The upcoming 2K game’s/Hanger 13’s “Mafia III” has some interesting gameplay elements that may change the way gamers think about racism in America. Set during the late 1960s, Mafia 3 places players in the role of Lincoln Clay, an African American Vietnam War veteran who is returning to his home after serving overseas. The game’s narrative has Clay seeking revenge on the Italian Mafia for the deaths of several of his childhood friends. To enact revenge, Clay will form his own mafia in the hopes of achieving revenge for his friends and earning himself a better life.
For anyone who has played a Mafia game in the past, this doesn’t sound far off from standard fare. However, this will be first time the series has introduced a character of color as the main protagonist for the game. For the developers, this isn’t a cosmetic change they wanted to make lightly: creating a character of color set in the world of the 1960s means that the character would interact with the world differently than a white character. As a result, the developers decided to make how characters and area react to the protagonist’s skin color a part of the gameplay itself.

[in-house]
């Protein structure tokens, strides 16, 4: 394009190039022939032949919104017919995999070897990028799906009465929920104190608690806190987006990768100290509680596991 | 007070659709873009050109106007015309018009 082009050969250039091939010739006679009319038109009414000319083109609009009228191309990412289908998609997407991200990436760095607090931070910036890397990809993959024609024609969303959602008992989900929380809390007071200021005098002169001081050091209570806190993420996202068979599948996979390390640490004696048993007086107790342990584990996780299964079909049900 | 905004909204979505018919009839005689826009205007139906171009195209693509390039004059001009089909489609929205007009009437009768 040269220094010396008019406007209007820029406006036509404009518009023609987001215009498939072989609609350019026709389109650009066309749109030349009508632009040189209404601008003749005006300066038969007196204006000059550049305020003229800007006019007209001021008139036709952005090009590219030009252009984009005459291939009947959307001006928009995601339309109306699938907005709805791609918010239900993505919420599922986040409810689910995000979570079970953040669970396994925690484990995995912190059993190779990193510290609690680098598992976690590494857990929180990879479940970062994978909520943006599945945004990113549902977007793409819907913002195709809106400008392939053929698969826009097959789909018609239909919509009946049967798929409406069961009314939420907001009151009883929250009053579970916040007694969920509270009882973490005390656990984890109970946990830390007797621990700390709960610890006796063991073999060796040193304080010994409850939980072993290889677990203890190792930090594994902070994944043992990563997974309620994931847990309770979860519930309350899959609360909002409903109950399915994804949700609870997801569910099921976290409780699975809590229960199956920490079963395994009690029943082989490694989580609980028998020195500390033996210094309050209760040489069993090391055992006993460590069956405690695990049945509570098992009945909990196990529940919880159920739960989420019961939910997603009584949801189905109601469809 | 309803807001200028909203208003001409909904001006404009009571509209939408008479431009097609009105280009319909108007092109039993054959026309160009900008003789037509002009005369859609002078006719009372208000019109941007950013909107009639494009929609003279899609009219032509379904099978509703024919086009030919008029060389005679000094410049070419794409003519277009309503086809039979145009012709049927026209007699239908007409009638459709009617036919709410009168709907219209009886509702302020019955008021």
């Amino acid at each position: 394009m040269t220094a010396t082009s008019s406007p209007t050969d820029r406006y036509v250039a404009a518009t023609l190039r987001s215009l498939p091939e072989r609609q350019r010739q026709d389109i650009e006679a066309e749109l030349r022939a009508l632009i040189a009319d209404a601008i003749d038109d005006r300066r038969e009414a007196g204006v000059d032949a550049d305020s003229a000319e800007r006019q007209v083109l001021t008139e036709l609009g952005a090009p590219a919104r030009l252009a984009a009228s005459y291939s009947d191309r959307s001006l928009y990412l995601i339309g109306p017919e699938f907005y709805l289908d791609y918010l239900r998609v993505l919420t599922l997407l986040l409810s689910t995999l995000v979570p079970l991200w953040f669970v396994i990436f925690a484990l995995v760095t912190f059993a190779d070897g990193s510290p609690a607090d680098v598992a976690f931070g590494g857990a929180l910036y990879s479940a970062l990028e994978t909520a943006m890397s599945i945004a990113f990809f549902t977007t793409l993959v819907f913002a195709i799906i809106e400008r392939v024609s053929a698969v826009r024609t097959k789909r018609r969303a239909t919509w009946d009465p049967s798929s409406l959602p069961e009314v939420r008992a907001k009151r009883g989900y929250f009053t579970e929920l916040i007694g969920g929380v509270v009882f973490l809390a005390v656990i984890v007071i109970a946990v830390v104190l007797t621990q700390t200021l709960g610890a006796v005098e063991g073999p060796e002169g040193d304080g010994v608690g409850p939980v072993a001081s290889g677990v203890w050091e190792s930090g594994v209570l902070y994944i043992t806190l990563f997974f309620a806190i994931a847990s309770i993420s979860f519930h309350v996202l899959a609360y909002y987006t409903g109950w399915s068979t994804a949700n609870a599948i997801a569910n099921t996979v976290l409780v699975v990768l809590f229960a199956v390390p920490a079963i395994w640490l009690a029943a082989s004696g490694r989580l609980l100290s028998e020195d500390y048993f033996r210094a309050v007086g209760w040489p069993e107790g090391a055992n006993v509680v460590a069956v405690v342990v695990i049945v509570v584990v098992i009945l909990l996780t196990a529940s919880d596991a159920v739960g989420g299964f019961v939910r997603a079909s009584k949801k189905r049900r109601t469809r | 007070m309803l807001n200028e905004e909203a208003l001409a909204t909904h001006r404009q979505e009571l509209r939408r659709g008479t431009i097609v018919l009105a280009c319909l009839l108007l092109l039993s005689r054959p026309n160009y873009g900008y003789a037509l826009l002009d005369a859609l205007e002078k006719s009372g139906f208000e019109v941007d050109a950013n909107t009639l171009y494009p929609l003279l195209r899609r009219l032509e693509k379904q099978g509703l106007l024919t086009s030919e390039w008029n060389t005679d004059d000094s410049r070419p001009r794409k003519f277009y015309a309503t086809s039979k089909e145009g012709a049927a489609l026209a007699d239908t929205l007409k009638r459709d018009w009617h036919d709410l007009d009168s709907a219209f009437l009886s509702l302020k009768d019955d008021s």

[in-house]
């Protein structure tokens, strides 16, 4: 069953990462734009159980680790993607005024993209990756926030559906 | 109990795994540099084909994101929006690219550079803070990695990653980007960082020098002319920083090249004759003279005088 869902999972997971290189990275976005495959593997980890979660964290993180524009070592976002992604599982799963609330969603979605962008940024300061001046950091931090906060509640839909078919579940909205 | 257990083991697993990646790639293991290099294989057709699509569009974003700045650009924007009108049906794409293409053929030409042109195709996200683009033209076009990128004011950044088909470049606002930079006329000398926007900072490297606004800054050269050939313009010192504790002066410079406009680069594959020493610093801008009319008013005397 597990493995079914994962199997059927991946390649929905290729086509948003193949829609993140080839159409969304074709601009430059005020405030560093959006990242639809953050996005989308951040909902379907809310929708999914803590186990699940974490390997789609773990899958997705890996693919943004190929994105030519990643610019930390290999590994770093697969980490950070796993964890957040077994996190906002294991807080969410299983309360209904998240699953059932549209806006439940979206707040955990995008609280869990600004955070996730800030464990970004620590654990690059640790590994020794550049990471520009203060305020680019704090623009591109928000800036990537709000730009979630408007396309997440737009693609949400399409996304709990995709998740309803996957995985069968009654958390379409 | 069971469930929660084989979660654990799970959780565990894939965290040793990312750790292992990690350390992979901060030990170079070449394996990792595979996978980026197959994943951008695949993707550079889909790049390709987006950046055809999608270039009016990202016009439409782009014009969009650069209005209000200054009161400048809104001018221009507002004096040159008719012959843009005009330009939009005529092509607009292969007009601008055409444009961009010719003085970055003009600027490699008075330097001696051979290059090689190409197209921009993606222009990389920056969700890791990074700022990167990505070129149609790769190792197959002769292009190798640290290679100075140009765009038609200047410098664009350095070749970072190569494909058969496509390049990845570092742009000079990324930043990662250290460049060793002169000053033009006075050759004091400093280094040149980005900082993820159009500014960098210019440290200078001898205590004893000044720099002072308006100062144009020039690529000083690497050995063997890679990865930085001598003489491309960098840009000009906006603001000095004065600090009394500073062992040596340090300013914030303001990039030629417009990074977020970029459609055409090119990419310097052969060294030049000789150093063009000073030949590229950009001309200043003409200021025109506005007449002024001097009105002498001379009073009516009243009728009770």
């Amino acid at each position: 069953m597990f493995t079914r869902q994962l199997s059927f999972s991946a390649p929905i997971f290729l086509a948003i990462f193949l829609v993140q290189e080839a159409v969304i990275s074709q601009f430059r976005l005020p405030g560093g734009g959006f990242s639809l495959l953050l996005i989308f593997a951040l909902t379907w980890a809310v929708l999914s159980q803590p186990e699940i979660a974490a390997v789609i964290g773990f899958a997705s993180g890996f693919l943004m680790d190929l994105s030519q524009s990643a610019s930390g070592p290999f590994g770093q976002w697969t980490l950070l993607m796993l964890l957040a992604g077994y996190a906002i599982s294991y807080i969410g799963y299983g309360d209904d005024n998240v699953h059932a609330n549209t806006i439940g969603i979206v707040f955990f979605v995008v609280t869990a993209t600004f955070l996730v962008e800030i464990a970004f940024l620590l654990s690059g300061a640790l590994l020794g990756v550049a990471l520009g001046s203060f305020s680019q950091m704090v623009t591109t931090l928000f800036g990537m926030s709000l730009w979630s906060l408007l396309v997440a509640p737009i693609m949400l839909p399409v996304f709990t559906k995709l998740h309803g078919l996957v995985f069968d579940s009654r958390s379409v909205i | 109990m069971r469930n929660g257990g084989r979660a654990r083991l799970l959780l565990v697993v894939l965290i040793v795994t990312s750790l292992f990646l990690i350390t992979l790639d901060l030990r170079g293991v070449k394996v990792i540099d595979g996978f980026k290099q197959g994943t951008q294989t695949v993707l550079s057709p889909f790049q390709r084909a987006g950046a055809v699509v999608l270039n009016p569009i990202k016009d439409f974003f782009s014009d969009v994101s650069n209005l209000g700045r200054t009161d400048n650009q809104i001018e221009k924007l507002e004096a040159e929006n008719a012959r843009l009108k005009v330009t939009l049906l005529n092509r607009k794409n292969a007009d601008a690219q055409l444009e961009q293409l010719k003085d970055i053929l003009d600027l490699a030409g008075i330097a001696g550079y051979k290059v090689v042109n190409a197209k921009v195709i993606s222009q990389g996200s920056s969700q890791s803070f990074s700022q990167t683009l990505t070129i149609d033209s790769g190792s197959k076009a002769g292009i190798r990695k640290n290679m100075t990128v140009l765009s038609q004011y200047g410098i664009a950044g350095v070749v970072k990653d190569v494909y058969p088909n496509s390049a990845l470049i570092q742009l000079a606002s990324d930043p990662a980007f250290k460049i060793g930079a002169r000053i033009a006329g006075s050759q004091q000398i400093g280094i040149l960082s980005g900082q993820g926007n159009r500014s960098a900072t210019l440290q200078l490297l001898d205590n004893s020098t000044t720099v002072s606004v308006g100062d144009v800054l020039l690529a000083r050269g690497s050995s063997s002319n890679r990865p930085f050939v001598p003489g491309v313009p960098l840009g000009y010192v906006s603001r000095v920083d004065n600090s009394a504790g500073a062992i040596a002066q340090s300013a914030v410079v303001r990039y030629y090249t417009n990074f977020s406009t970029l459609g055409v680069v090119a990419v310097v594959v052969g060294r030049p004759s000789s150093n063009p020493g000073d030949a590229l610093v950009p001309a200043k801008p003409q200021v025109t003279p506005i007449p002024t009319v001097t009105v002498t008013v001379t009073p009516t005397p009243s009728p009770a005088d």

Haden Blackman and Harms, creative director and lead writer of Mafia III respectively, shared some insight with IGN on how they’re making Mafia III reflect the turbulent times of the 1960s:
The behavior of pedestrians and NPCs – certainly not everywhere throughout the game, but in large sections of it – there are places where if Lincoln looks out of place and seems out of place, people will react to that…There are places you can go that just being there is an offence and will elicit a police response. ..We aren’t so naïve to think that a single game could cure racism, but if we can get the player to think, ‘Why am I being treated differently here than in other parts of town?’ then I think we’ve done something worthwhile.”